Gaza doctor takes 'Day After' fundraising drive to 'sympathetic' South Africa

Gaza doctor takes 'Day After' fundraising drive to 'sympathetic' South Africa
Dr. Basel Abuwarda has lost more than a hundred family members in Israel's continuing assault. He recently toured South Africa to mobilize medical aid for Gaza
5 min read
29 February, 2024
Dr Basel Abuwarda has been delivering his account on life in Gaza as a way of fundraising for Palestinians. [Joseph Chirume]]

A Palestinian doctor who lost more than 100 family members at the hands of Israeli forces in Gaza, is taking a fundraising mission to South Africa where he hope he could mobilize assistance for his beleaguered homeland, desperately in need for humanitarian aid.

Under the theme, #PalestineLeads Tour, A story of Palestinian Faith and Resilience, Dr. Basel Abuwarda aims to raise funds to buy food and medicine to assist his countrymen.

The 2013 graduate of Al Azhar University, Gaza, is hosted by two Johannesburg-based humanitarian NGOs, the Salaam Foundation and Colours of Hope. 

Dr. Basel recounted the tragedy of his family: “At the time I got the invitation from Colours of Hope Aid Organization in South Africa, the number of family members I lost was 57 including my parents. Now the number has increased to over 100. The last one was a few days ago, my cousin, Mohmmad Eisa Abuwarda. No one is counting anymore. Many people are missing, presumably buried under rubble. Some people are assumed dead, but they may be in different parts of Gaza, displaced with no way of connecting with their families.”

In a joint statement, Salaam Foundation and Colours of Hope said Basel, who is normally based in Germany, would hold fundraising events in Johannesburg, Middelburg, Newcastle, Pietermaritzburg, Durban and Cape Town throughout February.

“The #PalestineLeads Tour aims to showcase the dignity, bravery and courage of the Palestinian people in the face of an apartheid occupation that has transcended into an attempted genocide," said the statement, adding: "The visit is  a way of strengthening the bonds between the vast majority of South Africans who have consistently stood on the side of justice with the Palestinian people on a human level.”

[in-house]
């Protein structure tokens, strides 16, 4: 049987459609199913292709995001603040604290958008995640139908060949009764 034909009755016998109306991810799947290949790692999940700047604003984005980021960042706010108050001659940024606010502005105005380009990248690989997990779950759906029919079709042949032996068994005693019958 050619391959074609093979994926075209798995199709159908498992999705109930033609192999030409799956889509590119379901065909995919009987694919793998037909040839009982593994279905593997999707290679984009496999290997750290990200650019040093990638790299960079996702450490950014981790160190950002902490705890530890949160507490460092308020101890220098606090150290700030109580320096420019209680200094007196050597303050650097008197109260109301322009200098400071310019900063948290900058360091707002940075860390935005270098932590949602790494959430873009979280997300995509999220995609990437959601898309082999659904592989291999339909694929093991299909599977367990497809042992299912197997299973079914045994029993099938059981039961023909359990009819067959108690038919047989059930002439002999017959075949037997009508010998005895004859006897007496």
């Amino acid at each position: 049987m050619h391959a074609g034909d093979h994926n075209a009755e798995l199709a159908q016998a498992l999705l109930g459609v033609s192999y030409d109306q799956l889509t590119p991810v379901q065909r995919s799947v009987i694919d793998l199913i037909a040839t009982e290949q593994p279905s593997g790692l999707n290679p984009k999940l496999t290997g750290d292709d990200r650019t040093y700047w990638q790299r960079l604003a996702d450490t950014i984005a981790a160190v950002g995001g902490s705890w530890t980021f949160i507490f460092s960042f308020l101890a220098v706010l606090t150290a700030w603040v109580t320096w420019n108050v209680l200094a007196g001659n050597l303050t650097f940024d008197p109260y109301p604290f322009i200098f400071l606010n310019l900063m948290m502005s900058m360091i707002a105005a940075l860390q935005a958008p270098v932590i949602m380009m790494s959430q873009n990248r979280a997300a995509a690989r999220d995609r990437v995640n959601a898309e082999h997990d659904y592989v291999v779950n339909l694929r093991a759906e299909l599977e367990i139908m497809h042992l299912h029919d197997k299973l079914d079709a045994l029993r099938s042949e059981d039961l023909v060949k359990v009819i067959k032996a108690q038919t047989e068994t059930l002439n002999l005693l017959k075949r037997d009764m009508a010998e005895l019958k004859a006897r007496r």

South Africa, who suffered long under the white apartheid regime, has been particularly sympathetic to the plight of the Palestinians, bringing a genocide case against Israel at the International Court of Justice last month.

South Africa's continued popular support for Palestinians amid the assault on Gaza makes it a destination of choice to develop Dr. Basel's Salaam Foundation project [Joseph Chirume]

Gaza's unimaginable suffering

Dr. Basel told The New Arab about various monumental challenges the residents of Gaza were facing at present and noted that the scale of destruction shall make it very impossible to quickly rebuild schools, universities and infrastructure after the bombings have stopped.

“Firstly we have to rebuild schools and universities. Most of the schools and universities have been destroyed and the rest are being used as shelters for the displaced people in Gaza.

“Even when the war ends, it would be impossible to start with education as the basic needs of the people are so much greater. In Gaza we do not have the luxury of online schools because there is no electricity, and there is not even food currently”.


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He gave an example of how the destruction of infrastructure and universities will affect medical students adding that it was crucial to not only learn the theoretical foundations of medicine, but also to gain practical experience in order to become a doctor.

“Sadly many will not be able to gain the practical experiences that they need because almost every hospital in Gaza has been destroyed,” said Dr. Basel.

One of Dr. Basel’s highlights on his philanthropic journey was achieved in August 2014 when he co-founded the Save Gaza Project with Mostafa Abu Aasi. The latter is currently in Rafa helping out displaced Gazans there. 

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Save Gaza Project

Dr. Basel said it was challenging to obtain funding as well as difficult to transfer funds into Gaza.  

“Ultimately the blockade should be lifted, schools and universities should be rebuilt, homes should be built for the displaced people because living in a camp is not a sustainable long-term solution.When the situation in Gaza is more stable, there should be scholarships as funding options to cover studies.”

The only way for a permanent solution is for other countries to follow in the footsteps of South Africa to put pressure on Israel, he said.

He reiterated that those countries should do this by taking part in protests, marches, rallies, and vigils adding that heavier pressure should include cutting ties with Israel to force it to stop the genocide. 

“Countries around the world should follow in the footsteps of South Africa and hold Israel accountable for their actions as South Africa did at the International Court of Justice,” said Dr. Basel.

When the war stops, Dr. Basel wants to return to Gaza, explaining that his stay in Germany was only temporary as his aim was to improve his medical skills in surgery with the future objectives of returning to apply the skills he learned. 

This is after he was denied entry into Gaza in 2023 by the Egyptian authorities.

"On 14 October 2023, I went to Egypt in the hope of crossing the border to be able to help the people in Gaza and be with my family, or rather those of my family who were alive. I stayed for more than two weeks, but was not allowed to enter."